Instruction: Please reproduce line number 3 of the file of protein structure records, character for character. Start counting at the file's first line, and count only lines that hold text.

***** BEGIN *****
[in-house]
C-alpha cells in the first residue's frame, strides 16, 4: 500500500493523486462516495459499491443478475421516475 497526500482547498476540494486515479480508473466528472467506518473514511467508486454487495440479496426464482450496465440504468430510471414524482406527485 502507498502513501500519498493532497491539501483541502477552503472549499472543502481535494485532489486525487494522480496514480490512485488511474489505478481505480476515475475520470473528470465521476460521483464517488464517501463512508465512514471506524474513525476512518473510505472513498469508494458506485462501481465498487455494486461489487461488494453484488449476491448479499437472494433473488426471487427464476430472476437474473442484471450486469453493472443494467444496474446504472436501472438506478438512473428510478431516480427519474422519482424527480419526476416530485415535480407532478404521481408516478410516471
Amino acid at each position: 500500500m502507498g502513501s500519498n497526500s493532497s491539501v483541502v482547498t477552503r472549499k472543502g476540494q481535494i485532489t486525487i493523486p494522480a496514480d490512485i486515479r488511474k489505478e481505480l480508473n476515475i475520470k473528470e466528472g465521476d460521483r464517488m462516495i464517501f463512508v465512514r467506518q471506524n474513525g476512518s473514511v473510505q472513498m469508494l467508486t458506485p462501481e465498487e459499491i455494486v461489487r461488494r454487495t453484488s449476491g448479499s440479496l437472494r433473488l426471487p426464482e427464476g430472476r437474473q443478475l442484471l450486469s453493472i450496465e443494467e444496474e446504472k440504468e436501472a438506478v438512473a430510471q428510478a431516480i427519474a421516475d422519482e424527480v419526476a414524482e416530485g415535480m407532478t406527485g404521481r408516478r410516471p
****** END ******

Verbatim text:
Amino acid at each position: 500500500m502507498g502513501s500519498n497526500s493532497s491539501v483541502v482547498t477552503r472549499k472543502g476540494q481535494i485532489t486525487i493523486p494522480a496514480d490512485i486515479r488511474k489505478e481505480l480508473n476515475i475520470k473528470e466528472g465521476d460521483r464517488m462516495i464517501f463512508v465512514r467506518q471506524n474513525g476512518s473514511v473510505q472513498m469508494l467508486t458506485p462501481e465498487e459499491i455494486v461489487r461488494r454487495t453484488s449476491g448479499s440479496l437472494r433473488l426471487p426464482e427464476g430472476r437474473q443478475l442484471l450486469s453493472i450496465e443494467e444496474e446504472k440504468e436501472a438506478v438512473a430510471q428510478a431516480i427519474a421516475d422519482e424527480v419526476a414524482e416530485g415535480m407532478t406527485g404521481r408516478r410516471p